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#coroutines
Title
# coroutines
g

gregd

08/27/2019, 8:49 PM
Hey guys! I’m struggling with
withContext
in production code (as opposite to hello world examples)… Where do you put
withContext
in your code? Is it inside suspending function body, or at the call site? Also, if you have nested suspending functions, let’s say a typical android app with ViewModel > Repository > DataSource, where DataSource contains suspending functions - where do you put
withContext
? Is there any official guidelines for this?
s

streetsofboston

08/27/2019, 8:51 PM
I tend to put it in the body of a
suspend
function, around the block of code that may be blocking (e.g. network access or something).
☝️ 1
o

octylFractal

08/27/2019, 8:51 PM
The general rule is you just put it wherever you need to change into another context. For example, before a blocking file read / network access, I do
withContext(<http://Dispatchers.IO|Dispatchers.IO>) { readFile() }
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Generally you do not use it when starting a new coroutine, as most coroutine builders accept a
context
parameter that is more efficient
s

streetsofboston

08/27/2019, 8:54 PM
Copy code
class DataStoreImpl(private val context: CoroutineContext, private val service: NetworkService) : DataStore {
    ...
    suspend override fun getData() : MyResult = withContext(context) {
        val nwData = service.getData() // blocking call
        val data : MyResult = ... ... nwData ...
        data
    }
    ...
}
And you’d provide
<http://Dispatchers.IO|Dispatchers.IO>
for the
context
property.
m

Marc Knaup

08/27/2019, 8:55 PM
You do it closer to the actual code that needs it. A repository for example may make network requests, file operations and heavy parsing. It would switch to IO for the former two and Default for the latter. Outside of the repository you can't (shouldn't) know what you need because of abstraction.
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s

streetsofboston

08/27/2019, 8:56 PM
^^^ Applying SOLID principles 🙂
g

gregd

08/27/2019, 8:57 PM
Ok, so if my DataSource has a suspend function that uses Firebase Storage (which is callback based), you think the best way of doing it would be like this?
Copy code
class DataSource {
  suspend fun getFile(...) = withContext(<http://Dispatchers.IO|Dispatchers.IO>) {
      suspendCoroutine {
          // firebase code...
      }
  }
}
o

octylFractal

08/27/2019, 8:58 PM
you don't need
<http://Dispatchers.IO|Dispatchers.IO>
if it's callback based
s

streetsofboston

08/27/2019, 8:58 PM
But you want to use coroutines to avoid callbacks 🙂
o

octylFractal

08/27/2019, 8:58 PM
yes, wrapping it with
suspendCoroutine
is the right call
s

streetsofboston

08/27/2019, 8:59 PM
Ah yes, of course… 🙂
g

gregd

08/27/2019, 8:59 PM
So is my whole snippet correct or not? ’cause I’m confused now ;D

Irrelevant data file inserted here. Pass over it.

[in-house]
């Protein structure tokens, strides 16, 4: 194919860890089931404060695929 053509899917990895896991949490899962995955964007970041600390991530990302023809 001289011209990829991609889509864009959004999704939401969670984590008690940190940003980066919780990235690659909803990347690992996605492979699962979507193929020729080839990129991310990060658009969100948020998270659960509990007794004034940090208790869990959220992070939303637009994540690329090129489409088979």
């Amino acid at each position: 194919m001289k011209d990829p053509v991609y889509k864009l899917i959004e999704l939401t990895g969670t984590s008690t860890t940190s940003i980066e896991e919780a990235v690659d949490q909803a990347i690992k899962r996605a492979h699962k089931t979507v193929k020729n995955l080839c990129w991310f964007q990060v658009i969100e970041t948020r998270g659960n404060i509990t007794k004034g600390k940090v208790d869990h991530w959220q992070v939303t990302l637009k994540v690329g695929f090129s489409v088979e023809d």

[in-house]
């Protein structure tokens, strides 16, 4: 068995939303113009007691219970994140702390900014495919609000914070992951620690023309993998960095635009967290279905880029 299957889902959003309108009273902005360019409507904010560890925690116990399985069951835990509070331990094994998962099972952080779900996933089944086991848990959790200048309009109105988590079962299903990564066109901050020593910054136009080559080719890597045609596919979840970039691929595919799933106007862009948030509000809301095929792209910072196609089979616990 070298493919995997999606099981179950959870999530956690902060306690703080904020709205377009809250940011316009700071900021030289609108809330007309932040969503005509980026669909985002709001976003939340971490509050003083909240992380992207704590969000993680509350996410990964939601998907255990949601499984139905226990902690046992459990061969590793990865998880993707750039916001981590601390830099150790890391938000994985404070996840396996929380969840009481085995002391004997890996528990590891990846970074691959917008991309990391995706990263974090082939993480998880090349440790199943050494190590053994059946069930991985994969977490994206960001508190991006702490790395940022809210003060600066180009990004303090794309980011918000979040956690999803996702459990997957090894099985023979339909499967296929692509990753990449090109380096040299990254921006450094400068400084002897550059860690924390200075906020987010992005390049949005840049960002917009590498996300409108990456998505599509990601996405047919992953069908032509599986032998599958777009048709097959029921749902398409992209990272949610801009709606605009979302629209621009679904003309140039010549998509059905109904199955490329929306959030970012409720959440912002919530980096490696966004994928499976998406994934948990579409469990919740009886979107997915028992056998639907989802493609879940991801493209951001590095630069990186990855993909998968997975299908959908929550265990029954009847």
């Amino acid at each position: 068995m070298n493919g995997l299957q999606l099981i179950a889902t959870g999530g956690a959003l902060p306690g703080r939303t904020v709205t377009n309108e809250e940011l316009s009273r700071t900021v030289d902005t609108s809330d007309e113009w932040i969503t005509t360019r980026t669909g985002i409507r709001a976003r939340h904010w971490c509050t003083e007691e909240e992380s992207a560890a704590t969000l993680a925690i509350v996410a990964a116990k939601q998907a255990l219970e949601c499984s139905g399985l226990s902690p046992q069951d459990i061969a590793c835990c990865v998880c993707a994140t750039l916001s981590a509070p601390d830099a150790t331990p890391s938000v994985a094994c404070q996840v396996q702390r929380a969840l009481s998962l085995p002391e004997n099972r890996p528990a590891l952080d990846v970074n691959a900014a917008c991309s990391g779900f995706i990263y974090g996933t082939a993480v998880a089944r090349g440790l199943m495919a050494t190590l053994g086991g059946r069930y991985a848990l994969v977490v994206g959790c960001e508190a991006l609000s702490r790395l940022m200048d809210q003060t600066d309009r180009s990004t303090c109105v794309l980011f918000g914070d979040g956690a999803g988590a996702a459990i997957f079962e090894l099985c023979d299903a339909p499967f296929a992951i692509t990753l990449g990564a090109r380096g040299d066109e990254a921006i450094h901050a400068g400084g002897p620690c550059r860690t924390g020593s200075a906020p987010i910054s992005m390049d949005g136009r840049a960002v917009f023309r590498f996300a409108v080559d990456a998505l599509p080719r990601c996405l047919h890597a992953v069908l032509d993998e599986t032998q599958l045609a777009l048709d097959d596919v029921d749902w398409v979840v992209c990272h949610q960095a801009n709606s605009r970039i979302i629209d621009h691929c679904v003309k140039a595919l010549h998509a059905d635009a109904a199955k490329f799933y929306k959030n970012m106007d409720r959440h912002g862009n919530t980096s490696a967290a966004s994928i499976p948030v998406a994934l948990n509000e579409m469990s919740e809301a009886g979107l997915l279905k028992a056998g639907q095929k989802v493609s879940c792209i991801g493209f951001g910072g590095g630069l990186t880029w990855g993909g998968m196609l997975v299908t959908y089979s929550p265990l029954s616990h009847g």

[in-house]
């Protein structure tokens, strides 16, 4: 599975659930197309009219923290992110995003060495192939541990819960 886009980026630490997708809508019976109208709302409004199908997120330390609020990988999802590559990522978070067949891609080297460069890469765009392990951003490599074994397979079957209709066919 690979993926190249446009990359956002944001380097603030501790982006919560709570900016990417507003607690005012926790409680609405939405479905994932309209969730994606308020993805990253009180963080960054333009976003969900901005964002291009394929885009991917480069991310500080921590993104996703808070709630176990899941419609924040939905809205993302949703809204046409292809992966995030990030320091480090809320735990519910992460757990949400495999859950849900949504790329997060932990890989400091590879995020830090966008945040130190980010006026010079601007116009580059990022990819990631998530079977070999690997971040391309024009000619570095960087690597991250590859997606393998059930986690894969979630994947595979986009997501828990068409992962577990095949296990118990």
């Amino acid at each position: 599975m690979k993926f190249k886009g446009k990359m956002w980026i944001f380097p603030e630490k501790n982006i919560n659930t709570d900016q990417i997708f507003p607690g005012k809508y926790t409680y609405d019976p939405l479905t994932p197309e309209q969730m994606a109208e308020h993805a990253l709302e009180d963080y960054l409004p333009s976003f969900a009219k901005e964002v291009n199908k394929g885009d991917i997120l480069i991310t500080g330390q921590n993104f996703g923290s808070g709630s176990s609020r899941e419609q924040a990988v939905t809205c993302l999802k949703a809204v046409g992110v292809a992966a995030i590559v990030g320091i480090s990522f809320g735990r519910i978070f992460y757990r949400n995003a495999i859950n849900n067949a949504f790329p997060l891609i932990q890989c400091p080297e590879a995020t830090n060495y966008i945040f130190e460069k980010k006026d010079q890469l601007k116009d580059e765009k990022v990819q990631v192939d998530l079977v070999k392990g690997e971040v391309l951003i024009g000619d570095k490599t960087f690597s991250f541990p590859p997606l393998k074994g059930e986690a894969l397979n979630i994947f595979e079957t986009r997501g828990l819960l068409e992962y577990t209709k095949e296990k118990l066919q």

s

streetsofboston

08/27/2019, 9:00 PM
Looks good! Does firebase use a callback?
g

gregd

08/27/2019, 9:00 PM
…Or shall I skip withContext in this case?
Yep, Firebase has this addOnSuccessListener, addOnFailureListener etc.
o

octylFractal

08/27/2019, 9:00 PM
drop the
withContext
-- it's not necessary in this case, because it's for blocking code. if you suspend, you don't need to be in that context
s

streetsofboston

08/27/2019, 9:01 PM
Using withContext, in your example, would be for blockig code. Yours doesn’t block, like Kenzie said.
When your callback is called by firebase, use the
Continuation
provided by
suspendCoroutine
to resume the
suspend fun getFile(...)
.
g

gregd

08/27/2019, 9:02 PM
Hmmm, you got me… I thought that this “waiting” for callback to be called also blocks the thread.
s

streetsofboston

08/27/2019, 9:02 PM
How does the firebase code look like?
g

gregd

08/27/2019, 9:03 PM
@streetsofboston yeah, I’m doing it
I can’t show you the whole code, but I’m calling resume & resumeWithException from firebase callbacks. And it works. I just thought I still need to set the proper context. But maybe you’re right guys 😉
s

streetsofboston

08/27/2019, 9:06 PM
Ah… good. No, that is not necessary. Sometimes, e.g. with some Bluetooth stuff, you must even call the callback registration functions on a particular thread (or on the same thread). Then you’d use
withContext
as well.
g

gregd

08/27/2019, 9:07 PM
My code looks something like this:
Copy code
class DataSource {
  suspend fun getFile(...) = withContext(<http://Dispatchers.IO|Dispatchers.IO>) {
      suspendCoroutine {
          firebase.getFile(...)
            .addOnSuccessListener { resume(it) }
            .addOnFailureListener { resumeWithException(it) }
      }
  }
}
But thanks to you I know I can skip withContext entirely 🙂
s

streetsofboston

08/27/2019, 9:08 PM
Yep;
firebase
doesn’t require its methods to be called on a particular thread, they can be called from any thread. You won’t need
withContext
.
g

gregd

08/27/2019, 9:09 PM
Ok, thanks a lot guys! I really appreciate it 👍
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